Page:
Documenting Human Rights Violations: Increasing Recognition of Civil and Political Rights in Burma

Elyse Lightman Samuels, American Jewish World Service

Following years of repression by the ruling military junta, Burma’s civil and political rights movement has recently undergone dramatic changes. In 2010, Burmese military authorities released democratic opposition leader Daw Aung San Suu Kyi after 15 years of house arrest. In 2012, it released hundreds of political prisoners and signed a cease-fire with ethnic resistance leaders.

At the root of these changes are civil society organizations and the movement they have built to promote civil and political rights. AJWS began funding civil society organizations along the Thai/Burmese border in 2002, and today funds 30 organizations working inside Burma and in exile. These groups monitor gaps in what the government says it provides to citizens and what it actually delivers; document violence towards ethnic groups; and offer humanitarian aid.

Funding a diverse range of these organizations’ activities has strengthened their skills and ability to bring international attention to local human rights abuses, which can pressure national governments to take action. A major outcome of this grantmaking strategy is AJWS grantees’ expanded capacity to document and expose human rights violations.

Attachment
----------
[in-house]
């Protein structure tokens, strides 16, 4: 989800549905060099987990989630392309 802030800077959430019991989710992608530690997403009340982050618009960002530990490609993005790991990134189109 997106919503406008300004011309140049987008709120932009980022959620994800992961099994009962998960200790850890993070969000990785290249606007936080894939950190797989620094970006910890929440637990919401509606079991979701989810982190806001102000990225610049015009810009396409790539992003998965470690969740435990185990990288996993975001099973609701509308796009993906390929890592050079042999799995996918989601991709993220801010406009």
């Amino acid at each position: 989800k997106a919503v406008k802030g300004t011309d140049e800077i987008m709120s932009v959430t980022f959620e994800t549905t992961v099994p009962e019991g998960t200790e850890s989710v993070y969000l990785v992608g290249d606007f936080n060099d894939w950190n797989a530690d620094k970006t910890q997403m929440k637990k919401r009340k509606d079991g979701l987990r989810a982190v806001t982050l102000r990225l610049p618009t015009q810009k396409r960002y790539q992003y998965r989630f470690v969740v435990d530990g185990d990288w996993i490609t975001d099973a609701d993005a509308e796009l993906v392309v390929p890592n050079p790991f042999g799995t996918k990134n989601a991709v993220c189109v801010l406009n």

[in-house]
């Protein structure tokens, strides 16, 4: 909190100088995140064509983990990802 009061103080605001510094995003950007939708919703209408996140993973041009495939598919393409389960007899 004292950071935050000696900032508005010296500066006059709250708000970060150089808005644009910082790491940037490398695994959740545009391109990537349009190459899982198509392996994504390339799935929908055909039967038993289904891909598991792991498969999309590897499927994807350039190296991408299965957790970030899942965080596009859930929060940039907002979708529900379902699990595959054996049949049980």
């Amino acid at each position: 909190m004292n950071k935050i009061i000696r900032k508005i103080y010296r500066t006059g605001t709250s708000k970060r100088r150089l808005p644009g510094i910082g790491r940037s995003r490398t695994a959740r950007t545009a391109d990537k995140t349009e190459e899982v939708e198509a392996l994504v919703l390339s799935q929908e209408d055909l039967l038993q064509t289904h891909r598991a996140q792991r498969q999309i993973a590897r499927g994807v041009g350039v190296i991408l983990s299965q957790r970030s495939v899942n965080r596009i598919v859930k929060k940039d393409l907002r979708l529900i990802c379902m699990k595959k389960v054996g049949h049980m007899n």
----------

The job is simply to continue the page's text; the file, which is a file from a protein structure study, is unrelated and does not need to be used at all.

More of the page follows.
Effective documentation can garner international attention to human rights violations. In anticipation of Hillary Clinton’s visit in 2011, for example, the Women’s League of Burma — comprised of 13 women’s organizations, founded by several AJWS partners — sent the US Secretary of State a letter requesting that she demand an end to rape as a weapon of war against ethnic women in Burma. The letter highlighted a report by AJWS grantee, Kachin Women’s Association of Thailand, describing the rape and murder of a woman and her teenage daughter, and the killing of her father.[1] During her visit, Clinton condemned rape as a weapon of war and raised this issue with the Burmese government.

Strengthened capacity for documentation, improved coordination of civil society organizations, and increased credibility among the international community better enabled AJWS’ grantees in Burma to influence a significant public figure to speak out on critical human rights issues.


[1] Women’s League of Burma, “Women’s League of Burma: Letter to US Secretary of State Clinton,” November 25, 2011. Web. Accessed 20 March, 2012. Available at:

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